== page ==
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Where do young men want to access STI screening? A stratified random probability sample survey of young men in Great Britain
  1. John M Saunders1,
  2. Catherine H Mercer2,
  3. Lorna J Sutcliffe1,
  4. Graham J Hart2,
  5. Jackie Cassell3,
  6. Claudia S Estcourt1
  1. 1Queen Mary University of London, Blizard Institute, Barts Sexual Health Centre, St Bartholomew's Hospital, London, UK
  2. 2Research Department of Infection and Population Health, University College London, London, UK
  3. 3Brighton and Sussex Medical School, Mayfield House, University of Sussex, Falmer, Brighton, UK
  1. Correspondence to Dr John M Saunders, Queen Mary University of London, Blizard Institute, Centre for Immunology and Infectious Disease: Sexual Health & HIV, Barts Sexual Health Centre, St Bartholomew's Hospital, London EC1A 7BE, UK; j.saunders{at}qmul.ac.uk

Abstract

Objectives Rates of sexually transmitted infections (STIs) in UK young people remain high in men and women. However, the National Chlamydia Screening Programme has had limited success in reaching men. The authors explored the acceptability of various medical, recreational and sports venues as settings to access self-collected testing kits for STIs and HIV among men in the general population and those who participate in sport.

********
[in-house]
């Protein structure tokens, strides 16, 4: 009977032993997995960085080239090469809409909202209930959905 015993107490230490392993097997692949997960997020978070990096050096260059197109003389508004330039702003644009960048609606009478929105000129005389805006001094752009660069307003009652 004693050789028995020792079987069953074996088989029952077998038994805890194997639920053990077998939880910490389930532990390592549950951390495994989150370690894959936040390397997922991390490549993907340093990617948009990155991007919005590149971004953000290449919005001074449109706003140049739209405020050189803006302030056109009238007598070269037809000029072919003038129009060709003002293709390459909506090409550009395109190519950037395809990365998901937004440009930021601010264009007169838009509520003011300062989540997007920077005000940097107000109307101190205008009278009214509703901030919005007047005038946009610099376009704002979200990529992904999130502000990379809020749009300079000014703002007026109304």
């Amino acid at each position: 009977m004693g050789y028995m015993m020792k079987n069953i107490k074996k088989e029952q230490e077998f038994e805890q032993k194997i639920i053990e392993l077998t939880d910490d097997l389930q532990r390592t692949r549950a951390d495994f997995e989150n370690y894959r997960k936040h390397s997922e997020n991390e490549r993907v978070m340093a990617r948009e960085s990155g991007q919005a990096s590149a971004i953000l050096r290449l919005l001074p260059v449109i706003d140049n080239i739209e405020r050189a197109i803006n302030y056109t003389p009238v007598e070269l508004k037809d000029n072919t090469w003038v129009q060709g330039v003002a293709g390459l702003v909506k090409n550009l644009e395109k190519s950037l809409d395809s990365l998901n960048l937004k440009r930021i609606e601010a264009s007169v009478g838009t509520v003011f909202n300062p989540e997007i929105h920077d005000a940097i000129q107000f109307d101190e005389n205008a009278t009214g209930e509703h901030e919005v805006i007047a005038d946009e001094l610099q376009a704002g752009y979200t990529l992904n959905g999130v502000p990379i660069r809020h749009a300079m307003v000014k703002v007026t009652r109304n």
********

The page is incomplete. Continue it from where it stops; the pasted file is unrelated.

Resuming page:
Methods A stratified random probability survey of 411 (weighted n=632) men in Great Britain aged 18–35 years using computer-assisted personal and self-interviews.

Results Young men engaged well with healthcare with 93.5% registered with, and 75.3% having seen, a general practitioner in the last year. 28.7% and 19.8% had previously screened for STIs and HIV, respectively. Willingness to access self-collected tests for STIs (85.1%) and HIV (86.9%) was high. The most acceptable pick-up points for testing kits were general practice 79.9%, GUM 66.8% and pharmacy 65.4%. There was a low acceptability of sport venues as pick-up points in men as a whole (11.7%), but this was greater among those who participated in sport (53.9%).